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Publication numberUS5787651 A
Publication typeGrant
Application numberUS 08/688,984
Publication dateAug 4, 1998
Filing dateJul 31, 1996
Priority dateMay 2, 1996
Fee statusPaid
Publication number08688984, 688984, US 5787651 A, US 5787651A, US-A-5787651, US5787651 A, US5787651A
InventorsMichael E. Horn, Joseph D. Heffelmire
Original AssigneeModern Materials, Inc.
Export CitationBiBTeX, EndNote, RefMan
External Links: USPTO, USPTO Assignment, Espacenet
Sound deadening wall assembly
US 5787651 A
Abstract
A sound deadening wall assembly comprising a first wall panel attached to a first stud member, a second wall panel situated parallel to the first wall panel and attached to a second stud member, wherein the stud members abut each other with a resilient attachment material therebetween to secure the first and second stud members to each other. The stud members are of C-shape cross-section with the open end of the C-shape facing in opposite directions and abutting each other to create an overall S-shape when the stud members are joined together. Separable end and top members are also disclosed.
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Claims(19)
We claim:
1. A wall assembly comprising
a first wall half including a first frame and a first wall panel connected to the first frame,
a second wall half including a second frame and a second wall panel connected to the second frame, the second frame being positioned to lie adjacent to the first frame so that the first wall panel is generally parallel to the second wall panel, and
wherein said first frame and said second frames abut each other with a resilient attachment material sandwiched between the first frame and the second frame to secure the first and second frame to each other.
2. The wall assembly of claim 1, wherein the resilient material is an adhesive and the resilient material adheres the first frame to the second frame.
3. The wall assembly of claim 1, wherein the resilient material is a thermal insulator so that thermal transmission between the first frame and the second frame is minimized.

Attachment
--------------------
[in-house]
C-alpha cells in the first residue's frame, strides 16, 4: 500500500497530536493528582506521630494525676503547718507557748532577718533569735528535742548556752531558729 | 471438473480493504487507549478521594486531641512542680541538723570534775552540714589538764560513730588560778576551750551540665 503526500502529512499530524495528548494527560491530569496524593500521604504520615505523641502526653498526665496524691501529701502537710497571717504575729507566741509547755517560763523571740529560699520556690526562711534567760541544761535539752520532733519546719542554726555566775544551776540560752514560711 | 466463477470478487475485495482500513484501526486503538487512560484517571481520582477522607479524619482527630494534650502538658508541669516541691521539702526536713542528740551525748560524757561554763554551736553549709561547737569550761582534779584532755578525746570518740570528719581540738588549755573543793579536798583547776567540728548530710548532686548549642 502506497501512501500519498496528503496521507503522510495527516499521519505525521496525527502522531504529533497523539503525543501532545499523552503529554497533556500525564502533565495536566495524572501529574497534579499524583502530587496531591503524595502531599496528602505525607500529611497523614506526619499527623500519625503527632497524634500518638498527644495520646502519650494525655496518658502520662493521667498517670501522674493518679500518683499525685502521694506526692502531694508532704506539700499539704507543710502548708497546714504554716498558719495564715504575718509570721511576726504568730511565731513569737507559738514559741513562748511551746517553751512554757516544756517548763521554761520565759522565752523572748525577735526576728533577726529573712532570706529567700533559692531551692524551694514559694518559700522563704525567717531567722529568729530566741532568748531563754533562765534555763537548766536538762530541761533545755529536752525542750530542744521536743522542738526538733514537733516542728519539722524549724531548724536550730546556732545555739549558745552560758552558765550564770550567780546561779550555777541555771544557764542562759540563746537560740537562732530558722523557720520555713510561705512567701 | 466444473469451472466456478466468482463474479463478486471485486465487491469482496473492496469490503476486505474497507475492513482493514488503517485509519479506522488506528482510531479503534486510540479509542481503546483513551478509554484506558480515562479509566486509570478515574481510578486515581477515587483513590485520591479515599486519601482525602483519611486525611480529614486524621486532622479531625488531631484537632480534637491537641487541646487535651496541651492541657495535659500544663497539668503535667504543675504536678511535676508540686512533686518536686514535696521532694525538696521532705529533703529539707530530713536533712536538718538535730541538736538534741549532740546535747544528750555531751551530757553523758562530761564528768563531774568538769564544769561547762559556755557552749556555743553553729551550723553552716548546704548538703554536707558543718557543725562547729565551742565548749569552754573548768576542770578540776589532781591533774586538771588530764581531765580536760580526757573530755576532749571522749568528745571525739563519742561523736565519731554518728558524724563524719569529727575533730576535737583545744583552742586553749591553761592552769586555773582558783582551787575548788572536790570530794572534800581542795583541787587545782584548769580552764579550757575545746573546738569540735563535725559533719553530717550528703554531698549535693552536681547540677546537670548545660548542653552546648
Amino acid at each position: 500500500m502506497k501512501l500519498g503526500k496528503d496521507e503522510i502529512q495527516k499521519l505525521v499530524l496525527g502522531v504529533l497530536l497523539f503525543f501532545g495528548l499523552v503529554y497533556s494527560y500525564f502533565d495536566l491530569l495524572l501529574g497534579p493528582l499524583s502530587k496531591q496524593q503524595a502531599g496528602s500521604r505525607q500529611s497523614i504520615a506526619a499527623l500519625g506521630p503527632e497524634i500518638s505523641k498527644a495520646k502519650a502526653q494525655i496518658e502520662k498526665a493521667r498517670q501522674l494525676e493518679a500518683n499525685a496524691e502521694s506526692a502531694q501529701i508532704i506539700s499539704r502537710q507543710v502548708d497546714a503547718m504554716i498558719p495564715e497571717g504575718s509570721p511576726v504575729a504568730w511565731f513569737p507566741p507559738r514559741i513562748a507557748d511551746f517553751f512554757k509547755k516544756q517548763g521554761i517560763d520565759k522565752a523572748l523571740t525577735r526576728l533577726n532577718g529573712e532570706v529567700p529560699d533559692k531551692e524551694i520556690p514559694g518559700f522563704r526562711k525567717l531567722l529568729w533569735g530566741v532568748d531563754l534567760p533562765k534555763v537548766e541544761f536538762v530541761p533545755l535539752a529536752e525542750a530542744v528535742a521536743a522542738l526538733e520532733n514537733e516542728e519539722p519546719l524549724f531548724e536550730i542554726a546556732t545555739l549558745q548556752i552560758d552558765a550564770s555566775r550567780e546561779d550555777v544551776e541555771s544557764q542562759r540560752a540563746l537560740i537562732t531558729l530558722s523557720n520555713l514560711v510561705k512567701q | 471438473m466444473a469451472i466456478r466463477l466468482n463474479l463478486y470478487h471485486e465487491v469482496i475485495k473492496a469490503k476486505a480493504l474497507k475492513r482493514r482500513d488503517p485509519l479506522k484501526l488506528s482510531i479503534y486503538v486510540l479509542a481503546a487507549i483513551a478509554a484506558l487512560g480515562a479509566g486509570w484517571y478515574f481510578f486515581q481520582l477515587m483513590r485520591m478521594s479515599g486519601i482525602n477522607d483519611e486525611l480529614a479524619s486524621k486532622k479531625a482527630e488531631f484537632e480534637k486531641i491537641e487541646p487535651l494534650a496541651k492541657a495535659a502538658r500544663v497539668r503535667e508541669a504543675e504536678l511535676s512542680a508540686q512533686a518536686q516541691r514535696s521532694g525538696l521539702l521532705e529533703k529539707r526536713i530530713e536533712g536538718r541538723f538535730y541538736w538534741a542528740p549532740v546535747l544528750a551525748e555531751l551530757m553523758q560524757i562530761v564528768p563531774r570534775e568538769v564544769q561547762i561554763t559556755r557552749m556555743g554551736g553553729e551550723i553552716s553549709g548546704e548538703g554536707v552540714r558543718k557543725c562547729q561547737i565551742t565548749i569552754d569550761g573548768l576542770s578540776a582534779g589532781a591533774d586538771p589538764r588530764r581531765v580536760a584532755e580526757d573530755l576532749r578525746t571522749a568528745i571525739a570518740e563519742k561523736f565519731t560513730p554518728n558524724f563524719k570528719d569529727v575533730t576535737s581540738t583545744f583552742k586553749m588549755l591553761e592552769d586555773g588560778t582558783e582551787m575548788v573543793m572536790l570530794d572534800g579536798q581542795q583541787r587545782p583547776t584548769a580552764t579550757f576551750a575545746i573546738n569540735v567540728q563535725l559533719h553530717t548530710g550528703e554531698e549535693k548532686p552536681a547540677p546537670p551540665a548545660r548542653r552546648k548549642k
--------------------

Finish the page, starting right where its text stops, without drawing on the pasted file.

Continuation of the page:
4. The wall assembly of claim 1, wherein the first frame includes a C-shaped channel, the second frame includes a C-shaped channel, and the C-shaped channel of the first frame is positioned to lie adjacent to the C-shaped channel of the second frame with resilient material sandwiched therebetween, and the C-shaped channel of the first frame cooperates with the C-shaped channel of the second frame and with the resilient material to define a stud of the wall.
5. The wall assembly of claim 4, wherein the first frame and the second frame are both formed to include a plurality of C-shaped channels, the C-shaped channels of the first frame cooperating with the C-shaped channels of the second frame and with resilient material to define a plurality of studs of the wall.
6. The wall assembly of claim 1, wherein the first frame includes a ceiling angle, a floor angle, and a generally vertically-extending C-shaped channel extending between the ceiling angle and the floor angle.
7. The wall assembly of claim 6, wherein the second frame includes a ceiling angle, a floor angle, and a generally vertically-extending C-shaped channel extending between the ceiling angle and the floor angle of the first and second frames.
8. The wall assembly of claim 7, wherein the C-shaped channel of the first frame is positioned to lie adjacent to the C-shaped channel of the second frame and the resilient material is positioned to lie therebetween.
9. The wall assembly of claim 6, wherein the ceiling angle has a generally upwardly-facing top surface, the floor angle has a generally downwardly-facing bottom surface, the C-shaped channel has a generally inwardly-facing side surface, and resilient material is positioned to lie on each of the top surface, the bottom surface, and the side surface so that the first wall half is vibration isolated.